George Slusser, a co-founder of UCR’s Eaton Collection of Science Fiction and Fantasy, died Nov. 4 in his house in Highland, Calif. As a professor emeritus in comparative literature and the curator emeritus of the Eaton Collection, Slusser helped to make UCR a premier influence in science fiction.
Slusser earned a bachelor’s degree from UC Berkeley, a Diplome d’Etudes Francaises from the Universite of Poitiers and a PhD in comparative literature from Harvard University. In 1991, Slusser was one of the first professors at UCR to incorporate science fiction as part of his curriculum and he eventually taught the first classes in science fiction on campus.
“He was a brilliant guy. I can’t speak enough to his passion for (science fiction),” said Melissa Conway, UCR’s head of special collections and university archives in an interview with Redland Daily Facts. “It was really his heart and soul. Talk about a prolific scholar.”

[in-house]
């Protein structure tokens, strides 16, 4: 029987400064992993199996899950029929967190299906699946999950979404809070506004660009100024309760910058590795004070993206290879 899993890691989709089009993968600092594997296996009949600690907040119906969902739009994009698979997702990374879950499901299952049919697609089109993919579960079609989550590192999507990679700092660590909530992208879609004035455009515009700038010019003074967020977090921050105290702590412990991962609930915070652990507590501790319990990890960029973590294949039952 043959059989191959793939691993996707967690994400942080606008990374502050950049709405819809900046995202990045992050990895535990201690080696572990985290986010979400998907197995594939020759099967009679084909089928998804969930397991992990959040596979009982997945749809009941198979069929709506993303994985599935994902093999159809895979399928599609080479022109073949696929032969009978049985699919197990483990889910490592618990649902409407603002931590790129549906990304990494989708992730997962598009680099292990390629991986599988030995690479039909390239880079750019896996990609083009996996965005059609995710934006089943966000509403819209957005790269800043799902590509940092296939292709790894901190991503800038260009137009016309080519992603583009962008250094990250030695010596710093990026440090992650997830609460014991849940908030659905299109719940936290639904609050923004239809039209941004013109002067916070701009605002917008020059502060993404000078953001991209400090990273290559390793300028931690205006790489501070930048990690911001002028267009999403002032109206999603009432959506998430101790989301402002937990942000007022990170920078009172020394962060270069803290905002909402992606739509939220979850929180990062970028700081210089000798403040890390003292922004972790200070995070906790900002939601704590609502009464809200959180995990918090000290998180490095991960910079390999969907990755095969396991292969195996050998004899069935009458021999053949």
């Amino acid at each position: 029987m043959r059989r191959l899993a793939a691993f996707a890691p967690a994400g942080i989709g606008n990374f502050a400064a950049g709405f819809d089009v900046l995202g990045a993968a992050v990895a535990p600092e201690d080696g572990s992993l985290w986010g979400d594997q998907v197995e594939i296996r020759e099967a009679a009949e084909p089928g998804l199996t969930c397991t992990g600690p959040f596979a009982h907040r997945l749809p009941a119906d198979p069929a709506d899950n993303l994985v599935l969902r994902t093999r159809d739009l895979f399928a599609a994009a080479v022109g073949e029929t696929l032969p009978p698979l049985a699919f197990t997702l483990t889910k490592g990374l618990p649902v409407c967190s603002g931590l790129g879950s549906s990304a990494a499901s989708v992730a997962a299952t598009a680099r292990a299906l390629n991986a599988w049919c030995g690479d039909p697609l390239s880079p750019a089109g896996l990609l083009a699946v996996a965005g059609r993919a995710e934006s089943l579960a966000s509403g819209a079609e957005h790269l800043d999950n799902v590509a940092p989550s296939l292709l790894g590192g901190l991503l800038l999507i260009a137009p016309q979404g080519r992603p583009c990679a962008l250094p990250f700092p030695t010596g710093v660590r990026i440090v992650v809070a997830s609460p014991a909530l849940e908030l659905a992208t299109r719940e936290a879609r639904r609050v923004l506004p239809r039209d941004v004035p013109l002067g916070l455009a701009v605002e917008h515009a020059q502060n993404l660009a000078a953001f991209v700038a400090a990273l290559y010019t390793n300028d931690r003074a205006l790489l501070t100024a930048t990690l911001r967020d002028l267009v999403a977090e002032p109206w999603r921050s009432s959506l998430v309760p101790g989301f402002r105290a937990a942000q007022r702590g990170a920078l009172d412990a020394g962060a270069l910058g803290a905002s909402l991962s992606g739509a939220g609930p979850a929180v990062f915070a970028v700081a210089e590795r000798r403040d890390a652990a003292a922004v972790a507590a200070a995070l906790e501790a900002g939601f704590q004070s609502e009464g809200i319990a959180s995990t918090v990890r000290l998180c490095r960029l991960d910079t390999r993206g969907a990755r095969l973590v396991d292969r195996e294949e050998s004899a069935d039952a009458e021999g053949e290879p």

Explaining his own love for the subject, Slusser said in an April 2000 interview that “science fiction is the natural bridge between things scientific and things artistic.” He went on to state that it was his dream to see the Eaton Collection grow to national recognition.
The Eaton Collection is currently the largest publicly accessible science fiction and fantasy collection in the world.
“The field of science fiction studies owes (Slusser) an incalculable debt,” said Rob Latham, UCR professor of English and co-director of the Science Fiction and Technoculture Studies Program in an interview.
Along with Latham, Creative Writing Professor Nalo Hopkinson and English Professor Sheryl Vint comprise the Science Fiction and Technoculture Studies program, making UCR one of the few universities in the country to offer a specialty study in science fiction. This program is the “logical extension” of the Eaton Collection which Slusser helped start, according to former CHASS Dean Stephen E. Cullenberg.
“Dr. Slusser’s dream of making the Eaton Collection, and by extension UCR, a central locus of (science fiction) studies has definitely been realized,” said Steven Mandeville-Gamble, the university librarian.